JOURNALISM is filled with stories of reporters' careers getting extraordinary boosts by being in the right place at the right time and coming through with the story. Dan Rather got on the fast track at CBS after accompanying President Kennedy to Dallas in November 1963.
John Holliman says that it was no accident that he was in Baghdad for CNN Jan. 16. He has a simple explanation for how he got there.
''I begged,'' he said, talking while in town last night hosting a fund-raiser at Martin's West for the Grant-A-Wish foundation.
Like most CNN reporters, until a few months ago Holliman was laboring in semi-anonymity, on the outskirts of the spotlight that shines on network correspondents, but without the intense but limited celebrity of those who work in local news around the country.
A veteran CNN correspondent -- the native of Georgia joined the fledging Atlanta-based cable operation when it began in 1980 -- Holliman had worked his way up to the Washington bureau and happened to be with President Bush in August when Iraq invaded Kuwait.
''I knew it was going to be a big story, and I had never been to the Mideast. I thought it was an opportunity to see another part of the world and broaden my experience,'' Holliman said. ''It took me until November to talk them into sending me there.''
He made it to Baghdad, took a week off to come home for Christmas -- ''I had one of those your-marriage-or-your-job phone calls'' -- and then headed back to the Iraqi capital on Jan. 2. Peter Arnett joined him a couple days before the Jan. 15 deadline when another CNN correspondent had to beg off the assignment, and Bernard Shaw arrived a day or two later looking for an interview with Saddam Hussein.
Those three provided the nation and the world with hours of unforgettable reporting as United State planes and cruise missiles began the gulf war on the night of Jan. 16 and CNN had the only live link to Baghdad.
''I had stayed up about 23 hours because it was the day of the deadline when I finally went to bed,'' Holliman remembered of the start of the conflict.
''I had been asleep about an hour when I heard the air raid sirens going off. I really didn't want to get up so I convinced myself it was just a test. Then I heard the anti-aircraft guns on the building next door, and I said maybe they were just testing them, too.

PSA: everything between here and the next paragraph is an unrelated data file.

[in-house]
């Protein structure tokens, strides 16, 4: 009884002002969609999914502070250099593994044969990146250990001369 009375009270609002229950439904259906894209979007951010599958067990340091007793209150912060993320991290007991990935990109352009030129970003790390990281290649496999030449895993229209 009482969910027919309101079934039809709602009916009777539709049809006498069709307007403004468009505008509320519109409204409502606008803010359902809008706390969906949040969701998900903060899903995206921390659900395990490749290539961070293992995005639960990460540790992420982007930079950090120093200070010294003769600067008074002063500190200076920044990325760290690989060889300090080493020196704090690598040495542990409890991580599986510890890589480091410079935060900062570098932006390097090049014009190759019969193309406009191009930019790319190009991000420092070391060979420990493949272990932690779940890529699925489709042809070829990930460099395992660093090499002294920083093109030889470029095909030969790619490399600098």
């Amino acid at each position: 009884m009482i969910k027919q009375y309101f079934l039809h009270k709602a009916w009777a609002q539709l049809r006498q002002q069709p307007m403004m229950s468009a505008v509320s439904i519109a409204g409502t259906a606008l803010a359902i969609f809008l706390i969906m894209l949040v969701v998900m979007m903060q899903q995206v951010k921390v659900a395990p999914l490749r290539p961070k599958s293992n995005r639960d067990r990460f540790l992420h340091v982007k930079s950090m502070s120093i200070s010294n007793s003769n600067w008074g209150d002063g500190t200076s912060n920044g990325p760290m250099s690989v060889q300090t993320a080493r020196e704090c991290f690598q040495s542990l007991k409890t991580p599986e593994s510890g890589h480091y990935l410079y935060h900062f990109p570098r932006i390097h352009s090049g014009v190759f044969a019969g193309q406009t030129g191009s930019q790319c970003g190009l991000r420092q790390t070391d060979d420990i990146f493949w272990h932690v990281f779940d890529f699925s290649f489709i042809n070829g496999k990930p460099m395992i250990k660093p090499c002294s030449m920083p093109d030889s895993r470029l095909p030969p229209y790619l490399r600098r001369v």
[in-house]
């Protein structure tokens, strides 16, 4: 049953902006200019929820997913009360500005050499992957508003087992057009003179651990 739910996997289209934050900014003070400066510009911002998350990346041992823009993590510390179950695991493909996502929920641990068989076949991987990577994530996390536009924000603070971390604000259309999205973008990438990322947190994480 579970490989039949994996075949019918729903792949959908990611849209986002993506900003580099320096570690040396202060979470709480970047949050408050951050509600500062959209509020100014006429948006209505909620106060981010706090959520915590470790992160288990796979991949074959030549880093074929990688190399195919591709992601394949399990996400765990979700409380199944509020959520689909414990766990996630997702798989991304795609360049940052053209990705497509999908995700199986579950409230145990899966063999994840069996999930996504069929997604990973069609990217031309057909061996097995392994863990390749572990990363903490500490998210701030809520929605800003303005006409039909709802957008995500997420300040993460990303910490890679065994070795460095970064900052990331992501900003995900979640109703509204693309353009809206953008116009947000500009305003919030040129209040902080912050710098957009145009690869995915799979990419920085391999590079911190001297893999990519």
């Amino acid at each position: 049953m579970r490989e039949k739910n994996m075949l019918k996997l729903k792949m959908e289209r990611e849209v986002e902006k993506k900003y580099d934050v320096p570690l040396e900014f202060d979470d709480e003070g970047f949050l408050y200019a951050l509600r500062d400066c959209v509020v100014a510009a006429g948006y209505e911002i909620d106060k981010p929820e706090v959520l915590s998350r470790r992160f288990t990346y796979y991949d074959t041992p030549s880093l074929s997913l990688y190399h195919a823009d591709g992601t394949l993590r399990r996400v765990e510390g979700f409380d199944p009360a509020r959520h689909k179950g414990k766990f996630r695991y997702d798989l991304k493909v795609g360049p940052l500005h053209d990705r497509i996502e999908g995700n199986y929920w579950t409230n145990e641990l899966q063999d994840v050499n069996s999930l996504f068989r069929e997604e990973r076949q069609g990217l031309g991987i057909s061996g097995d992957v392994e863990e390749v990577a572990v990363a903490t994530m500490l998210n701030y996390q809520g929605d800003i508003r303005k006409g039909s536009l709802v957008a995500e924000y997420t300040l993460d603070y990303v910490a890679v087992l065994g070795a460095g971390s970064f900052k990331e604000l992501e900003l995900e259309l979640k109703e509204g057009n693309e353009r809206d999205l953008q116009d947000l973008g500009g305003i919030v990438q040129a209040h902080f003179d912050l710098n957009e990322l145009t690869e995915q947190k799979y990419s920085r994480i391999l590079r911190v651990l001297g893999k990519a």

''Then my bed, which was bolted to floor, shook. I figured it was time to wake up. The night before I had carefully laid out my clothes, but I forgot all about that and started yanking drawers out looking for a pair of underwear.
''I was really scared for about three or four minutes, then I realized my job was to get across the hall to Room 906 and get that four-wire working and start broadcasting the story. After that the adrenalin and the story just took over.
''I wasn't scared again until we were on our way out of Iraq driving down a road lined with Scud missiles, listening to a radio broadcast about the Israeli cabinet debating whether or not to retaliate for the Scud missile attack. I just wanted them to debate for a couple more hours.''
The four-wire Holliman referred to was the open satellite line that allowed CNN to stay on the air from Baghdad that first night of the war after all the other networks lost contact with their correspondents. More than anything else, that piece of technology was responsible for Holliman's current celebrity status.
Though CNN has been charged with getting favorable treatment from the Iraqis in getting permission to install the four-wire, Holliman said the Iraqis weren't involved in its installation.
''The Jordanians offered to install a four-wire in Amman since Jordanian television contributes to our international hour. It was going to cost something like $9,000 a month. They said they'd throw in Baghdad for another $2,000,'' Holliman recalled. ''We said, sure. The Iraqis didn't have anything to do with it.
''It didn't go through the telephone building so when the bombs took that out the first night, everyone else lost their link. They didn't hit the building the four-wire went through for another seven or eight days.''
Nevertheless, the Iraqis told CNN the day after the bombing started that they had to stop using the equipment and that they would be limited to 10 minutes a day on a satellite telephone.
''Bernie Shaw was ready to go. Our crew was ready to go. I was supposed to stay and Peter wanted to stay, but it was clear with only 10 minutes a day there wasn't going to be enough work to warrant having two of us there,'' Holliman said.
''We drew a line down a page of a reporter's notebook, wrote Arnett on the top of one side, Holliman on the other. Under my name was the fact that I had been there longer, that I knew how to use certain equipment, a few other things. Under his name was the fact that he was the preeminent war correspondent in the world. That carried a lot of weight.